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Neurodiversity Champion Julia Harris is on a Mission to Radically Change the Education System.

Updated: Oct 7, 2021

Co-Women are proud to invite guest author Julia Harris to tell you about her groundbreaking organisation The Painted Umbrella, and how you can support their Crowdfunder today.

Julia Harris; founder of The Painted Umbrella.

I am a neurodivergent (ADHD+) mum of two neurodivergent boys, and one of the Messy Women tribe.

Starting from a vibrant idea The Painted Umbrella, is a campaign and a CIC social enterprise, driven 90% by women, with a board of directors that is predominantly neurodivergent and ‘messy women’. TPU is founded on the idea of offering free Neurodiversity Champion training to artists, entertainers and performers and neurodivergent individuals. To send them into schools and communities with fun engaging workshops and resources.

At 50 years old, I have personal experience of how, historically, neurodivergent girls in a standardised mainstream education process and ‘traditional’ parenting, made for ‘messy women’ more often than not. Unfortunately, I also have experience of how prevalent the same situation (and worse!) is still true today.

Don’t get me wrong. I love my messy. I love my vibrance, my don’t-fit-the-mould or expectations or limitations manner, and the high levels of affective presence, lower inhibition level and ‘what box?’ thinking that I can bring to a workplace or event. My life experiences, current levels of financial security, likely shorter life span and increased chances of a premature death, due to poor understanding and management of my neurological differences throughout my life, not so much. TPU wants things to be different for our divergent young people. Now, preferably, but as rapidly as possible following that. We want their life experiences to be, and include, educational and celebratory affirmation of their neurological differences. Understanding that their challenges in meeting the unwritten expectations of mainstream, are actually their own strengths and ‘super powers’. Covid -19 has had a massive impact on our work as entertainers, and on the fundraising for our project. We were aiming to get into schools with Neurodiversity Champions as early as May. We wanted to bring the science and well evidenced methods of education and behaviour ‘management’ into everyday conversation in schools and communities. To start turning around the rather too large and powerful vestiges of an old system and attitudes that do not work well. Not only for our neurodivergent youth, but judging by the statistics on youth mental health issues, for many of our young people. It’s not time to let go though. The upheaval and current alternate educational provision could be a wonderful time for us to achieve so much. Families will be much more actively engaged in the educational process, and children will be learning the ways in which they learn and engage best as individuals.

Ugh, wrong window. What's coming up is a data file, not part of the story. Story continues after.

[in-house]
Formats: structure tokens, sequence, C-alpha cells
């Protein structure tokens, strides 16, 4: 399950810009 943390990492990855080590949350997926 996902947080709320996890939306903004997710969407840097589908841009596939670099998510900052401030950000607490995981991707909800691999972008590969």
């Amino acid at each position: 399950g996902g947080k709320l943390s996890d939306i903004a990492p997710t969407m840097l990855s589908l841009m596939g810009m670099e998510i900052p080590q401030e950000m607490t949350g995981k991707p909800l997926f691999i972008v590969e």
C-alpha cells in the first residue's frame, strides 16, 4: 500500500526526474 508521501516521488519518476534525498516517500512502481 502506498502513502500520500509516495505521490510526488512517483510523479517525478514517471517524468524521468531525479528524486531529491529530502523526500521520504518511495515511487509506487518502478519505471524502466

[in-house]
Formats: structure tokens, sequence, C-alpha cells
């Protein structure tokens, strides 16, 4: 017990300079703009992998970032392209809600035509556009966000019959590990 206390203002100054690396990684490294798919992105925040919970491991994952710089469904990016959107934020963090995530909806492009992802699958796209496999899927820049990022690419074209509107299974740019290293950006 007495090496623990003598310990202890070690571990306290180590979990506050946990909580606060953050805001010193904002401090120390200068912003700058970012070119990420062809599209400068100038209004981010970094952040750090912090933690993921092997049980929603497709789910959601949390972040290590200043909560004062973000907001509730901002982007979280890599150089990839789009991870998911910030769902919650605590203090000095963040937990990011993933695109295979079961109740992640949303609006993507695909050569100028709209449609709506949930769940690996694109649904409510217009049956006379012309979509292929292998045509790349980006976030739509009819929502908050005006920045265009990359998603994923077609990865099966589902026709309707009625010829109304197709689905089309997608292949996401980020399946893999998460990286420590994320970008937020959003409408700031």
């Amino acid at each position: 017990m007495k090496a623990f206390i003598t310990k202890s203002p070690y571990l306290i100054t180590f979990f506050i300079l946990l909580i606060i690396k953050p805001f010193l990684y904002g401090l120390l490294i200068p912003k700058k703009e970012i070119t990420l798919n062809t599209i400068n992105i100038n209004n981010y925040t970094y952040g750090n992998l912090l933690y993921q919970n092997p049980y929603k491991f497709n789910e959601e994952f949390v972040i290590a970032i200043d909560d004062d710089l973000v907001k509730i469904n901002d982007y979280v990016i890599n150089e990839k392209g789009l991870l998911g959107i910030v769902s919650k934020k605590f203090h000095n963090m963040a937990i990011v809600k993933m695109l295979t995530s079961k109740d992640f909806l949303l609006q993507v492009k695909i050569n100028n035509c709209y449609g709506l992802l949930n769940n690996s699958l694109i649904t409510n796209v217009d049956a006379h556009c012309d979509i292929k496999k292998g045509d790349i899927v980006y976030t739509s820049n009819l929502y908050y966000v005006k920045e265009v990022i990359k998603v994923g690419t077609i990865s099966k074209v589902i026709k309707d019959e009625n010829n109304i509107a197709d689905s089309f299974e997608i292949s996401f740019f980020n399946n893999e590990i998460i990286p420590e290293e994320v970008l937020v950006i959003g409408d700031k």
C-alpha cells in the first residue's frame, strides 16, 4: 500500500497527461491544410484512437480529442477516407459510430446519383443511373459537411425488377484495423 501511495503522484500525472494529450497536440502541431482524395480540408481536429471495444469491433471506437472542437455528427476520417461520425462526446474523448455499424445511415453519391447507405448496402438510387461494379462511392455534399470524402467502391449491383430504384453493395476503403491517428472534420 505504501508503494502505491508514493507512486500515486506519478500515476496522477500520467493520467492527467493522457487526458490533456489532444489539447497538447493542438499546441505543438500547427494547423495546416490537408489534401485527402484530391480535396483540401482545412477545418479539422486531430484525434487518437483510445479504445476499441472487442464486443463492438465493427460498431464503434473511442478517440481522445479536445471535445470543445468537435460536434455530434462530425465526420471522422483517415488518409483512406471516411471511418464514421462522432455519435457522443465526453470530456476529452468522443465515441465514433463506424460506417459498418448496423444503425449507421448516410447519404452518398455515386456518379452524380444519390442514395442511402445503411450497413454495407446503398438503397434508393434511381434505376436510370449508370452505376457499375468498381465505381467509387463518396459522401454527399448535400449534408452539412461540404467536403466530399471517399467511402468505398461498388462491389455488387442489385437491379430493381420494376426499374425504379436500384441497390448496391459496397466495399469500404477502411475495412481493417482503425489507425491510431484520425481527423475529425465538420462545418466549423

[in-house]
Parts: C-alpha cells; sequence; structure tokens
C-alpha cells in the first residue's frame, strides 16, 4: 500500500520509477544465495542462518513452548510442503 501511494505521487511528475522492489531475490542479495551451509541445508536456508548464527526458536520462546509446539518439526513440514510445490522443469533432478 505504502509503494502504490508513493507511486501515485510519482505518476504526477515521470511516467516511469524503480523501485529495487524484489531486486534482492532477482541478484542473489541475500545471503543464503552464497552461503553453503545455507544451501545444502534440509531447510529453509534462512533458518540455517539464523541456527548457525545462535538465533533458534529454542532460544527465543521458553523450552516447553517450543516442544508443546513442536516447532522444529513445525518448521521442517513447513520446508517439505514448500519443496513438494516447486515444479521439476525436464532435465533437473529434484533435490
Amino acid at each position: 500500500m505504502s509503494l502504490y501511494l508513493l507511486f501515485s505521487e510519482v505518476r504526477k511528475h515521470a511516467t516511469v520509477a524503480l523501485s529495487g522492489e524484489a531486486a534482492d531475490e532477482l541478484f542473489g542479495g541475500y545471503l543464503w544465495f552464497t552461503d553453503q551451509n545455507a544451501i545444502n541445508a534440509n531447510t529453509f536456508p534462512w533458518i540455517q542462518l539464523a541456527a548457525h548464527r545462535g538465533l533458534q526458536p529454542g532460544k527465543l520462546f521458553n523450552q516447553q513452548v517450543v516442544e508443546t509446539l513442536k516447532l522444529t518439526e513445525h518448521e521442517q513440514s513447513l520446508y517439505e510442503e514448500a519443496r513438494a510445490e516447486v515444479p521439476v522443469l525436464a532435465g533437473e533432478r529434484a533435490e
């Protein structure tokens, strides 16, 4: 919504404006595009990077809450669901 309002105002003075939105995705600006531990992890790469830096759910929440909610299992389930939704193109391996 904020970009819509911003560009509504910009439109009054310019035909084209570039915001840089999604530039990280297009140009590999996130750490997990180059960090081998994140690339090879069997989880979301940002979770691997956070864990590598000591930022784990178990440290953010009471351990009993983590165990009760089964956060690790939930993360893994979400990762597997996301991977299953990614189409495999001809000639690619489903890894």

The next few days are very important to our fundraiser. We are part of the Natwest bank backed Bring It 2020 fundraising campaign competition for female entrepreneurs. Prizes between £2020 and £10,000 are up for grabs. Natwest has already matched out backing with an additional £500 and a prize in the competition will help us dive into our work at this time even more impactfully.

This is our fundraising page with more details and where you can meet some of the team.

We would love to have your support. This week even a small donation could help us win a prize and turn out to be massive!!

If you work for a charitable organisation supporting vulnerable women or neurodiversity and would like to submit a guest blog, contact us here.

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